Saving the Easy WayPlant and coins symbolizing savings

Simply put, saving money is hard. Whether you are struggling to make ends meet or are just having difficulty planning, it’s hard to put your well-earned money aside. It’s especially difficult to save when you face uncertainty in your income or are struggling to make ends meet. Developing a simple plan and sticking to it is the best way to save. Contributing something is better than nothing, and your accounts will continue to grow as you put money aside. This method is a good place to start and is easily adapted to your comfort.

The Easy Saving Method

The easiest way to save money is to commit a small portion of each paycheck. This is a dependable way to save because you don’t need to have extra money right away. Instead, it’s a reasonable commitment for the money that you will earn. To start out you first decide on a reasonable percentage that you can contribute from each paycheck, and then commit to contributing that amount to your savings account each pay period. Starting as small as 5% of your paycheck is still a significant improvement over saving nothing at all, and it’s a reasonable contribution if you can match it each time.

If you prefer to deal with whole numbers rather than percentages, you can also put aside a set dollar amount each paycheck. There is less math involved, and you can see your savings account go up by the same amount each pay period (which is very satisfying to watch). With either of these methods of saving you can scale them to your financial ability. Everyone has different amounts that they can reasonably contribute, as well as different goals, so it’s up to you to determine what is manageable for your life.

This slow and steady way to save leads to very consistent results. Rather than trying to put aside lump sums when you have the means, regular contributions don’t feel as taxing on your finances. When you establish a saving habit there is a better chance that you will continue to save with less chance of a withdrawal. If you save infrequently and mostly contribute chunks of money at a time, it’s mentally easier to take money out for splurges or purchases. But when you are contributing a little each pay period, it feels like you are really building something and it’s easier to resist that urge to withdraw.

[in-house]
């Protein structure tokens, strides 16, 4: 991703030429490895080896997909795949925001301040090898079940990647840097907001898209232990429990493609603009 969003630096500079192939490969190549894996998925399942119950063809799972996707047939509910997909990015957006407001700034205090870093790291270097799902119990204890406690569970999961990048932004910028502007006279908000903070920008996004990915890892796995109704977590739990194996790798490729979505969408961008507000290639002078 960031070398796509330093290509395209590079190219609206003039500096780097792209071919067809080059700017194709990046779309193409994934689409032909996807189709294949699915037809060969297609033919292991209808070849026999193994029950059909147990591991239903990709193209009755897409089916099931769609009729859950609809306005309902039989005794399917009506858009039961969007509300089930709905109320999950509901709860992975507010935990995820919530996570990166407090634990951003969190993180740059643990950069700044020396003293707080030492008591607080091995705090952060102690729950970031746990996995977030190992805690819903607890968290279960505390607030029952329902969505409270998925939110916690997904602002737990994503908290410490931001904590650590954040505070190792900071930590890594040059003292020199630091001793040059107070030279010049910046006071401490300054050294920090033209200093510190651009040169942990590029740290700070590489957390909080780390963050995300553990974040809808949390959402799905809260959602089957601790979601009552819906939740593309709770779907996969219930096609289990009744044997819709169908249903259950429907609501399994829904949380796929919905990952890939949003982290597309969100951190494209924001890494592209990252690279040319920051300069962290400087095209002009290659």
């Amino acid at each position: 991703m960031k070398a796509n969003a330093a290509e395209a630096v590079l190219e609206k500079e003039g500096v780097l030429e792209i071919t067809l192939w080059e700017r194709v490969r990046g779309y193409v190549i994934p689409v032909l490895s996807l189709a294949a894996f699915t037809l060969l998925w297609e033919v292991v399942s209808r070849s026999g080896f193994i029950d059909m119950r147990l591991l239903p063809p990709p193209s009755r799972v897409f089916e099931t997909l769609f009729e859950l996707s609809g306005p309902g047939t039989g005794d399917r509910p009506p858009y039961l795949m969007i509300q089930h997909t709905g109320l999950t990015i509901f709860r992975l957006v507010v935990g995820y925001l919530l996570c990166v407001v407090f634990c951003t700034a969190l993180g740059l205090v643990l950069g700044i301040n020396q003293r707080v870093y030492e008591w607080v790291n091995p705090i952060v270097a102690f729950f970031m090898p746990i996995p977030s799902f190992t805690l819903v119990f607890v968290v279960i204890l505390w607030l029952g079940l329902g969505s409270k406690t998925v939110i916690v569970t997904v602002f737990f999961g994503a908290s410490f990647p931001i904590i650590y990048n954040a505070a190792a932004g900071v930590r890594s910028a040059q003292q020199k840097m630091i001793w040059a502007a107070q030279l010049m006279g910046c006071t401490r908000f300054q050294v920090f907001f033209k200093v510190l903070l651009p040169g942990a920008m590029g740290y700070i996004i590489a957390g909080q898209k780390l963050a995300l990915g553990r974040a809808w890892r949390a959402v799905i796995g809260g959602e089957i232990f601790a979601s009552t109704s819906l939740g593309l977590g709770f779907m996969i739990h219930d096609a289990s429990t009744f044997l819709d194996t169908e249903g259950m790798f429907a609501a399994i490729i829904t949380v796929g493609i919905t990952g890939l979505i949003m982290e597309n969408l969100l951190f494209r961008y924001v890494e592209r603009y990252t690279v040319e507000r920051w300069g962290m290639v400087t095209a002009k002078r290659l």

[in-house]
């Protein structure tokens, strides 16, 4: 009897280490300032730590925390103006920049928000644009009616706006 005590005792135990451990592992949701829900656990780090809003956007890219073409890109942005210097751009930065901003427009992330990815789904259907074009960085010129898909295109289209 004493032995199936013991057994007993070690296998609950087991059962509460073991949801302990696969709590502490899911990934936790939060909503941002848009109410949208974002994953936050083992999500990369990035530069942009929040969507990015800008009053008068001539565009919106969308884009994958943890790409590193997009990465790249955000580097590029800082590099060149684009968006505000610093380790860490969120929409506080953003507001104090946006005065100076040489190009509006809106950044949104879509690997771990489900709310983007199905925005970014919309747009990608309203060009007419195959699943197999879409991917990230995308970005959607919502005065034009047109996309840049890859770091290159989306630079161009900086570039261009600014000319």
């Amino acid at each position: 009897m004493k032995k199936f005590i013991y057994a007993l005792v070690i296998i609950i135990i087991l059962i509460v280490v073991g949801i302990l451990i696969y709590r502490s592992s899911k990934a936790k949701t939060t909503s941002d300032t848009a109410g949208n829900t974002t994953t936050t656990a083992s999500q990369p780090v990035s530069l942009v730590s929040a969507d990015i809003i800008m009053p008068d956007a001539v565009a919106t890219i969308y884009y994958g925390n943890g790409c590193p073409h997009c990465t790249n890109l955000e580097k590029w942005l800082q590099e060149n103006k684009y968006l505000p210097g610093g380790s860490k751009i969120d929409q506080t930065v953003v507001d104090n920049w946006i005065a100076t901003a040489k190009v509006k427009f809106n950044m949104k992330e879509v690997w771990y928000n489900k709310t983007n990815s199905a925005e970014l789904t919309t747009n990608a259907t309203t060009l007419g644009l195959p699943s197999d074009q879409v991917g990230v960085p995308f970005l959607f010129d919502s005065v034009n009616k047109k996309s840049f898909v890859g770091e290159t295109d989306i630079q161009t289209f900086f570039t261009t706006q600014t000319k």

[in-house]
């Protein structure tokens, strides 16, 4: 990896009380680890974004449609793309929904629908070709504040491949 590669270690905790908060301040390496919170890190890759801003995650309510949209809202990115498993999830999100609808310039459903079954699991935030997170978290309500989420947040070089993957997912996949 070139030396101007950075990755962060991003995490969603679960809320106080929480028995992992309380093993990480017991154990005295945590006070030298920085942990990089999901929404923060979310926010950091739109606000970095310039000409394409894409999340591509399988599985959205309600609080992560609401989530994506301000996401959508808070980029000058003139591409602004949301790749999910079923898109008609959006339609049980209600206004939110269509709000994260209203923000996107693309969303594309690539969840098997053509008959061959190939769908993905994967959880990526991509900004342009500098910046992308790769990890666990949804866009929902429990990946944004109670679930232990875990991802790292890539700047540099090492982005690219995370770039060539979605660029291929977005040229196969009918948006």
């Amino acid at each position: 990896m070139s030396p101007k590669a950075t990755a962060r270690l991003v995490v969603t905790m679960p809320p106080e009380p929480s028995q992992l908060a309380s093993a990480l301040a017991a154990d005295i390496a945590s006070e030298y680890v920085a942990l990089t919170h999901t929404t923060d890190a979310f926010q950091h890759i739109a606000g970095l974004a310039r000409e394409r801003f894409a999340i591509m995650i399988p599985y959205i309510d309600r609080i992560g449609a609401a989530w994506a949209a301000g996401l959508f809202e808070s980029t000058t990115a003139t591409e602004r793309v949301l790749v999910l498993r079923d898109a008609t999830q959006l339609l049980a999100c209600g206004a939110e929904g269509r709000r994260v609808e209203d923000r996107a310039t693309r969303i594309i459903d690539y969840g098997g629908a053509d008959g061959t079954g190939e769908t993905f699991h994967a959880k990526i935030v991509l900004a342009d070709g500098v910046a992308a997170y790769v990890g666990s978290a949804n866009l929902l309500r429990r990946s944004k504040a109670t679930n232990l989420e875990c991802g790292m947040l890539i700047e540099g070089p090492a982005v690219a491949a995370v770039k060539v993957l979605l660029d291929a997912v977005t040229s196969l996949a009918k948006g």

Keep it Growing

A great way to continue building your savings  is to tie your contributions to any pay increases you earn. When you land a new job or get a raise, try increasing your contribution by half of your hourly pay raise. You will still get an increase in your paycheck, but you will also see a measurable increase in your savings. Pay raises are a great time to grow your goal, especially if you take quick action by starting right away. It’s very common when a paycheck goes up for that new money to get swallowed up by daily spending. You can deter this by promising some of your increase to your savings from the start.

Try experimenting with different contribution amounts before landing on what works best for you. Your savings goal should be achievable and shouldn’t leave you stressed about making contributions. Once you have established a savings routine that feels good to you it becomes easier to save. Keep saving at that set amount, but make sure that you check in periodically to reassess how you are feeling about your contribution. If you’re feeling confident at your current savings level, try increasing your savings amount slightly. And remember: As long as you’re saving something then you’re doing it right.

Additional Tips

Establishing your consistent contribution amount is the most crucial piece of the puzzle, but there are also many other things can help you to save your money. Most of them only need to be set up once for you to benefit from them:

-Specific Savings Accounts

It’s helpful to segregate your savings accounts based on their uses. Opening a savings account exclusively for long term savings is a good way to avoid touching your money. It’s good to have one savings account for short term, and one for the long term. A separate “emergency” account is also a great tool to use as a buffer. Learn about the importance of an emergency fund.

-Automatic Transfers

You can set up an automatic transfer each pay period so that you don’t have to remember to set the money aside. Automatic Transfers can be set up through Online Banking or our Mobile Banking App.

-Direct Deposit

Many employers will let you set up Direct Deposit, and some are even capable of splitting your paycheck into different accounts automatically. It’s worth reaching out to your employer and seeing if it’s possible. You can often indicate the dollar amount or percentage of your paycheck to go into your savings, and the rest can go into your checking. Or, you can split it up the way you like. Whatever you do, the most important thing is to save a little bit each time. It adds up.